Smart thermometers could trace the spread of Covid-19


In the United States, the use of smart thermometers, able to send body temperature information to the smartphone through a specific application, could help to track the spread of the Sars-CoV-2 coronavirus (follow the DIRECT by Sky TG24). As reported by New York Times and from Cnet, the Kinsa company, which in the past has relied on the data provided by these devices to monitor seasonal flu, has recently published a health map in the USA. While stressing that it is not directly measuring the spread of Covid-19, the company declares to have noticed since the beginning of March a strong correlation between the incidence of atypical disease, i.e. higher disease levels than those expected in this phase of the flu season, and positive tests at coronavirus. “We believe this data can be a useful initial indicator of where and how quickly the virus is spreading,” adds Kinsa.

The usefulness of the data provided by smart thermometers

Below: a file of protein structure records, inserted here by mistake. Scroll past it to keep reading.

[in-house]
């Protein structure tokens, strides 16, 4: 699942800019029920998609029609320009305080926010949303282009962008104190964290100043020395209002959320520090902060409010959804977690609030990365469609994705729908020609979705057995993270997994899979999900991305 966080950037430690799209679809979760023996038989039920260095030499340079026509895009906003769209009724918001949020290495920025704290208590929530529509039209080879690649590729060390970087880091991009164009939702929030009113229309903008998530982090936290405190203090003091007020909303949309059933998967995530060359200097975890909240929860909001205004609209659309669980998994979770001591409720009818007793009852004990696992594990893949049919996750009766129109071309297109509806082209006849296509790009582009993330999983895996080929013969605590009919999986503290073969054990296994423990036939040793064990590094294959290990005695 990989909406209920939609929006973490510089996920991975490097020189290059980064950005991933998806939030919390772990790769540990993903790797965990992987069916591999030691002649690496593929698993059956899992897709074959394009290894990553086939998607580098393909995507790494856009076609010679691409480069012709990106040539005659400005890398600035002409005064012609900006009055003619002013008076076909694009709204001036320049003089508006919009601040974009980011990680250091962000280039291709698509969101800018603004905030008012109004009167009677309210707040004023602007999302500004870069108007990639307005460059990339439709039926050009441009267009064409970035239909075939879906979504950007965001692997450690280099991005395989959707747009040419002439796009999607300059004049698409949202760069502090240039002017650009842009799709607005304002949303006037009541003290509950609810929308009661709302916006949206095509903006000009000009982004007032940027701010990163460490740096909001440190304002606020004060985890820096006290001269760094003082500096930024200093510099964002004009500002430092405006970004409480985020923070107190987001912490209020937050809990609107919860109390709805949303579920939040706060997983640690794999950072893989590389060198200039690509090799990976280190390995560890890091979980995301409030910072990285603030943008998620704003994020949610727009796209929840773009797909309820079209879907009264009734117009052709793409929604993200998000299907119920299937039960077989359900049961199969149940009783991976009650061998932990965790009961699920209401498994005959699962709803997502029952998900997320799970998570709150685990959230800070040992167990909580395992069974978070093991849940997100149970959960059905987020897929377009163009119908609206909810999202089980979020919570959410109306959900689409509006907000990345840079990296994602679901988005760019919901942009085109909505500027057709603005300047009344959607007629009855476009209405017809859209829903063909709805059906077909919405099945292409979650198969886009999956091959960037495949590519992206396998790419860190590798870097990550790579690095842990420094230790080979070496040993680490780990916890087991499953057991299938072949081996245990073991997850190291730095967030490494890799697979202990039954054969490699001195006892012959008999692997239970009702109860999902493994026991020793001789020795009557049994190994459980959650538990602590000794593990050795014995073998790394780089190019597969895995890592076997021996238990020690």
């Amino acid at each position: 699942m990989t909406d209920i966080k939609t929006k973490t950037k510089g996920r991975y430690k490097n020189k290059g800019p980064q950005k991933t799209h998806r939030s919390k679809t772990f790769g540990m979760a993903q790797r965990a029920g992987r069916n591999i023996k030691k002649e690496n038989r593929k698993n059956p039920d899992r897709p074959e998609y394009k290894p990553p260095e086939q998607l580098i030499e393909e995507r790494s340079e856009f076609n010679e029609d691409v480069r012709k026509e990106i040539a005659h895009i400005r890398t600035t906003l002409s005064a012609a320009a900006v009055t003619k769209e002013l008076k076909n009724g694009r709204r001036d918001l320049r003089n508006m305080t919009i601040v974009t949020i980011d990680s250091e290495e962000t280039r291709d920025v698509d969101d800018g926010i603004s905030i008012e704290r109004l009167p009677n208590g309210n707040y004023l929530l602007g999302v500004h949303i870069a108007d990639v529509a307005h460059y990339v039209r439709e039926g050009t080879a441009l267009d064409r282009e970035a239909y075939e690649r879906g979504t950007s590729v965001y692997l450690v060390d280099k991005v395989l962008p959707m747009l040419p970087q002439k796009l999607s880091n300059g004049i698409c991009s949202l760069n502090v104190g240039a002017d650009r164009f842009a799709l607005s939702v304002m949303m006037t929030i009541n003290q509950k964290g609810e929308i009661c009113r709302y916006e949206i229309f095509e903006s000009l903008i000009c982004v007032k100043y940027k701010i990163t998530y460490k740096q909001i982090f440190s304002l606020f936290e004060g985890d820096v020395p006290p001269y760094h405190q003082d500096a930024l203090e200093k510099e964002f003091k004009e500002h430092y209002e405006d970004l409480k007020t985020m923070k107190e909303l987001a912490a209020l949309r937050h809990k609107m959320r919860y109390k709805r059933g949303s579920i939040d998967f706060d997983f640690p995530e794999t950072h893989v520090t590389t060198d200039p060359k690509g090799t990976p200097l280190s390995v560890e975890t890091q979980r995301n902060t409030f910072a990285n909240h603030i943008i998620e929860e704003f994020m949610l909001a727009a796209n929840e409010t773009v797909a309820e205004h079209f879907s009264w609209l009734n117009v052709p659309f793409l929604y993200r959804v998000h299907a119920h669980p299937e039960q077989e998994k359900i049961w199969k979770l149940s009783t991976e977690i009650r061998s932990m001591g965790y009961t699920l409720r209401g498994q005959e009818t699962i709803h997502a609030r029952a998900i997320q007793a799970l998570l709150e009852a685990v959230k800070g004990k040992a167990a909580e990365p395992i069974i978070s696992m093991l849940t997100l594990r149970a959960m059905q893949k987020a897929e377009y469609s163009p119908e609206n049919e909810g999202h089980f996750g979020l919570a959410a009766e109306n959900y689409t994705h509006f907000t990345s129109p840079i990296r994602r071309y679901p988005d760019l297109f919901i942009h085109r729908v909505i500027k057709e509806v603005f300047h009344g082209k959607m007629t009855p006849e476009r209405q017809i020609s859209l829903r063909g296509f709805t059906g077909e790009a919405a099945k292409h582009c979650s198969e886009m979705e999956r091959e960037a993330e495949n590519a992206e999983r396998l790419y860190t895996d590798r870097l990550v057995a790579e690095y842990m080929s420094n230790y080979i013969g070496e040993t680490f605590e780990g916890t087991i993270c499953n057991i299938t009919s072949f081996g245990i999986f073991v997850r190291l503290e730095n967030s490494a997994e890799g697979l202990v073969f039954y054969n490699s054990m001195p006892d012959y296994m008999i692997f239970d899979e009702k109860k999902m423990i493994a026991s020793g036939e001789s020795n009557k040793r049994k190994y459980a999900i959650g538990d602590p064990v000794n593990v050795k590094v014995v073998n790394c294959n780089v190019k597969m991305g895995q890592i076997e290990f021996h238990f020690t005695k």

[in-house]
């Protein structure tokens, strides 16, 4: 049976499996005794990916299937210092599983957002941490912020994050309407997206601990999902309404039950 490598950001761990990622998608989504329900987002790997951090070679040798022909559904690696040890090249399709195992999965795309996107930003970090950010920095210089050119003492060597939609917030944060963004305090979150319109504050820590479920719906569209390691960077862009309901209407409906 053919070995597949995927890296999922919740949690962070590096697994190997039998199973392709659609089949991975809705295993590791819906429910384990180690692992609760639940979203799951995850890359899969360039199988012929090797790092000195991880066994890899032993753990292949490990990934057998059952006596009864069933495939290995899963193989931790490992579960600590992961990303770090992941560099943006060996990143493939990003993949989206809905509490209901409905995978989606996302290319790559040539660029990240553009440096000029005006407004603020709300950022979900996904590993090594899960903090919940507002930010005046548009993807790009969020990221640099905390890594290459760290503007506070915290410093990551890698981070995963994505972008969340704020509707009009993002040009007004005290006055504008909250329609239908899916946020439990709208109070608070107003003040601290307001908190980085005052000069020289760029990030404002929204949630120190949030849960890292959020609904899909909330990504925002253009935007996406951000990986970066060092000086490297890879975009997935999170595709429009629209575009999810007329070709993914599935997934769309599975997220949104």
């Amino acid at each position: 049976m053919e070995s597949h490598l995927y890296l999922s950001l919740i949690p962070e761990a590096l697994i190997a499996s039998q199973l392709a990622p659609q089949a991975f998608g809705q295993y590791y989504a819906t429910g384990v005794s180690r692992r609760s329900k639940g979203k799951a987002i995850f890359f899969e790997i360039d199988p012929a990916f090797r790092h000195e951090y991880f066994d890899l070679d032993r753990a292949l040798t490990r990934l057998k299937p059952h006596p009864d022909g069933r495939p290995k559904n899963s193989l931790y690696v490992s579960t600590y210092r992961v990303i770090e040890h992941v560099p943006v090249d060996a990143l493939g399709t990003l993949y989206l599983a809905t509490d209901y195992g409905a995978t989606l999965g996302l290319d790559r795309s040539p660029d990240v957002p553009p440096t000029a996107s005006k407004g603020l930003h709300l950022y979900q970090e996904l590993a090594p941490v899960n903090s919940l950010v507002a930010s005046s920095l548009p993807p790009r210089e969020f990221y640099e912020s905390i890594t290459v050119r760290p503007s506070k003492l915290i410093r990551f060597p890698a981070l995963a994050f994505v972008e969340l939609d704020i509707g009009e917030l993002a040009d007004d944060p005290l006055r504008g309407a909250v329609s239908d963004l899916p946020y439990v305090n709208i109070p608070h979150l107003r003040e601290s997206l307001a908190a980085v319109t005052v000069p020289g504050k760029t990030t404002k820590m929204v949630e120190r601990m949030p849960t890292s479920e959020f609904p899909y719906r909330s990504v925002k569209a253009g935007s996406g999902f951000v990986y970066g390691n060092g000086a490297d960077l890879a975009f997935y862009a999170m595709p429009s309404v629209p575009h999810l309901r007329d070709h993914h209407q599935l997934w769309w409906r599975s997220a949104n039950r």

Thanks to its smart thermometers, present in the homes of over one million US citizens, in recent years Kinsa has managed to accurately predict the trend of the flu season, also beating the Centers for the control and prevention of diseases over time ( Cdc), whose system is based on weekly reports sent by hundreds of doctors scattered throughout the United States. As Inder Singh, the company’s founder, explains, “the data provided by thermometers are an early indicator of the spread of a disease.” According to what reported by the World Health Organization (WHO), the most common symptom of coronavirus infection is fever and is present in about 90% of patients. It is for this reason that the use of data provided by smart thermometers could help specialists track the spread of Covid-19 in the United States and identify the people to be subjected to the swab. In the map prepared by Kinsa there are peaks of fever in areas where the presence of the virus is known, but also in other areas where few cases of Covid-19 have been reported (such as Texas, Arizona, Michigan and Florida). “We are not sure whether these anomalous peaks have anything to do with Covid-19, but we believe they could be helpful in identifying the places where the disease is spreading, “says Singh.


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